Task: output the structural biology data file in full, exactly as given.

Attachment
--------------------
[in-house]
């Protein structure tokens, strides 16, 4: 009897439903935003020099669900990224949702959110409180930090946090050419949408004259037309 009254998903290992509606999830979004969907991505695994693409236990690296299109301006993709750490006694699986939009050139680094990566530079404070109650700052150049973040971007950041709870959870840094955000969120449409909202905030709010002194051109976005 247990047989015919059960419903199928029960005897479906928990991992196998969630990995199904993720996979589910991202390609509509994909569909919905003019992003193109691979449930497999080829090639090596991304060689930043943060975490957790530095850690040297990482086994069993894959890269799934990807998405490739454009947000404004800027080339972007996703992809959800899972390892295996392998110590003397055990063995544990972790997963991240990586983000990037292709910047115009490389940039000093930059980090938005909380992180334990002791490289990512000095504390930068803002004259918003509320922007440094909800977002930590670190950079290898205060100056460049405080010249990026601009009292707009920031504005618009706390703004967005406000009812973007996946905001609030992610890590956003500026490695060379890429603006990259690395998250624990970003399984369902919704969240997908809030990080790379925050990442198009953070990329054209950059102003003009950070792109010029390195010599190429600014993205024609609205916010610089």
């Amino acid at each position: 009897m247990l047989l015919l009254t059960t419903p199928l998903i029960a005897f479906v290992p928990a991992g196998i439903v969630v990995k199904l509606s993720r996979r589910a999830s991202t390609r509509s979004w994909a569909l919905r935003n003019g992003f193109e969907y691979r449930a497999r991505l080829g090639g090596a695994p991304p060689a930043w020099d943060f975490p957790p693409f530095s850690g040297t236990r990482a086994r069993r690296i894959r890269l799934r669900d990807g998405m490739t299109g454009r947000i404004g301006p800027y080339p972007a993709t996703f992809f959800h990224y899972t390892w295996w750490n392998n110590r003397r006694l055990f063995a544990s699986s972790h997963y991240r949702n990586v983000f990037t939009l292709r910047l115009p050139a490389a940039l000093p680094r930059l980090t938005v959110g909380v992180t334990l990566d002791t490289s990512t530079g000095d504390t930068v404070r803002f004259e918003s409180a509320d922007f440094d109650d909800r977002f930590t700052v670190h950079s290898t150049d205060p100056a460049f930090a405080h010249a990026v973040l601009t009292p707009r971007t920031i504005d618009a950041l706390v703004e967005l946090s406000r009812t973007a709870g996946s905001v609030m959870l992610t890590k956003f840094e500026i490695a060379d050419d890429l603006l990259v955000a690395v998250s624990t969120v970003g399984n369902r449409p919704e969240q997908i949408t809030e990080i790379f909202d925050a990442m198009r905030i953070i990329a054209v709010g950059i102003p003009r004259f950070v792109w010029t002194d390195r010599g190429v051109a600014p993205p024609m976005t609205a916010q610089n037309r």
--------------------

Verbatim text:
[in-house]
């Protein structure tokens, strides 16, 4: 009897439903935003020099669900990224949702959110409180930090946090050419949408004259037309 009254998903290992509606999830979004969907991505695994693409236990690296299109301006993709750490006694699986939009050139680094990566530079404070109650700052150049973040971007950041709870959870840094955000969120449409909202905030709010002194051109976005 247990047989015919059960419903199928029960005897479906928990991992196998969630990995199904993720996979589910991202390609509509994909569909919905003019992003193109691979449930497999080829090639090596991304060689930043943060975490957790530095850690040297990482086994069993894959890269799934990807998405490739454009947000404004800027080339972007996703992809959800899972390892295996392998110590003397055990063995544990972790997963991240990586983000990037292709910047115009490389940039000093930059980090938005909380992180334990002791490289990512000095504390930068803002004259918003509320922007440094909800977002930590670190950079290898205060100056460049405080010249990026601009009292707009920031504005618009706390703004967005406000009812973007996946905001609030992610890590956003500026490695060379890429603006990259690395998250624990970003399984369902919704969240997908809030990080790379925050990442198009953070990329054209950059102003003009950070792109010029390195010599190429600014993205024609609205916010610089």
């Amino acid at each position: 009897m247990l047989l015919l009254t059960t419903p199928l998903i029960a005897f479906v290992p928990a991992g196998i439903v969630v990995k199904l509606s993720r996979r589910a999830s991202t390609r509509s979004w994909a569909l919905r935003n003019g992003f193109e969907y691979r449930a497999r991505l080829g090639g090596a695994p991304p060689a930043w020099d943060f975490p957790p693409f530095s850690g040297t236990r990482a086994r069993r690296i894959r890269l799934r669900d990807g998405m490739t299109g454009r947000i404004g301006p800027y080339p972007a993709t996703f992809f959800h990224y899972t390892w295996w750490n392998n110590r003397r006694l055990f063995a544990s699986s972790h997963y991240r949702n990586v983000f990037t939009l292709r910047l115009p050139a490389a940039l000093p680094r930059l980090t938005v959110g909380v992180t334990l990566d002791t490289s990512t530079g000095d504390t930068v404070r803002f004259e918003s409180a509320d922007f440094d109650d909800r977002f930590t700052v670190h950079s290898t150049d205060p100056a460049f930090a405080h010249a990026v973040l601009t009292p707009r971007t920031i504005d618009a950041l706390v703004e967005l946090s406000r009812t973007a709870g996946s905001v609030m959870l992610t890590k956003f840094e500026i490695a060379d050419d890429l603006l990259v955000a690395v998250s624990t969120v970003g399984n369902r449409p919704e969240q997908i949408t809030e990080i790379f909202d925050a990442m198009r905030i953070i990329a054209v709010g950059i102003p003009r004259f950070v792109w010029t002194d390195r010599g190429v051109a600014p993205p024609m976005t609205a916010q610089n037309r």